Enjoyment/Hobby

When I spoke to my friends who are teachers, 100% of them observed most students will drink bubble tea. I do not have much experience with bubble tea as I was unable to afford in the past. However, I have noticed that bubble tea is one of the things that will give students joy. As adults, we have an occasional good meal as a way to celebrate our hard work. Why not students then?

According to statista, it seems like an average cost of bubble tea cost around $4.

Parents Alert Your Secondary School Pocket Money Guide Enjoyment

Parents Alert Your Secondary School Pocket Money Guide Enjoyment (Source)

Secondly, some of our passion may develop at that age. It could be a card game, a sport, a book or perhaps just an item that they want because of peer pressure. I believe that they are at the age to start learning about personal finance and this is one of the best ways to start.

Let them explore and the lessons will become.

I would suggest starting with $50/month for enjoyment/hobby fund. They can use the opportunity to save the rest to start a good personal finance habit.

 

Final Thoughts By Wealthdojo

This is the summary of secondary school expenses. I strongly encourage parents to start off with giving weekly allowance. This is to encourage them to plan their money wisely. We want to start good habits especially when they are young. We want to avoid them growing up spending majority of their money right after their payday and then live like a monk for the rest of the month. This is a simple way to start.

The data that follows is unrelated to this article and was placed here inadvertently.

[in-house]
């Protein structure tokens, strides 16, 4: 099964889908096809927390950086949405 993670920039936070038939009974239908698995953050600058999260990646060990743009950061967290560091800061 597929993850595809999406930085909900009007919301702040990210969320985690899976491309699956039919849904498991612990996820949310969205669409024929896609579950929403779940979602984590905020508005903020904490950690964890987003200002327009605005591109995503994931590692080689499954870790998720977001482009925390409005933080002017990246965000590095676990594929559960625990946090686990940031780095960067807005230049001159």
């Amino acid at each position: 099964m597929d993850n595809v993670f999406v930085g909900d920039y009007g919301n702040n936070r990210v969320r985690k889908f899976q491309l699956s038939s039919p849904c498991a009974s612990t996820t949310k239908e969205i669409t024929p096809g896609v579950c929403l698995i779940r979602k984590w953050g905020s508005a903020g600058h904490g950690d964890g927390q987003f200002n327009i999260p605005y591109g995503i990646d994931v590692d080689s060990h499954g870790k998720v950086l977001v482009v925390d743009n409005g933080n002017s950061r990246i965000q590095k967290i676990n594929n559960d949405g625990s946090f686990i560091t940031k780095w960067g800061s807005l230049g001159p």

After they matured, you can consider giving them monthly allowance. I would also advice not to give the bare minimum as it will create a scarcity mindset in your children. I would suggest this is a great chance to share with them about these concepts which I have written an article about.

Parents Alert Your Secondary School Pocket Money Guide Summary

Parents Alert Your Secondary School Pocket Money Guide Summary

We wish you all the best! Take care and stay safe. Let me know what you think.

 

Join my Telegram Channel for a tip a day! In Wealthdojo, we dedicate a small amount of time daily for learning new things. Continuous learning is one of the greatest secrets of success.

For those of you who want to turbocharge your journey, contact me at chengkokoh@gmail.com. I would like to hear from you what your experiences are currently and from there, we develop a plan specially catered just for your journey.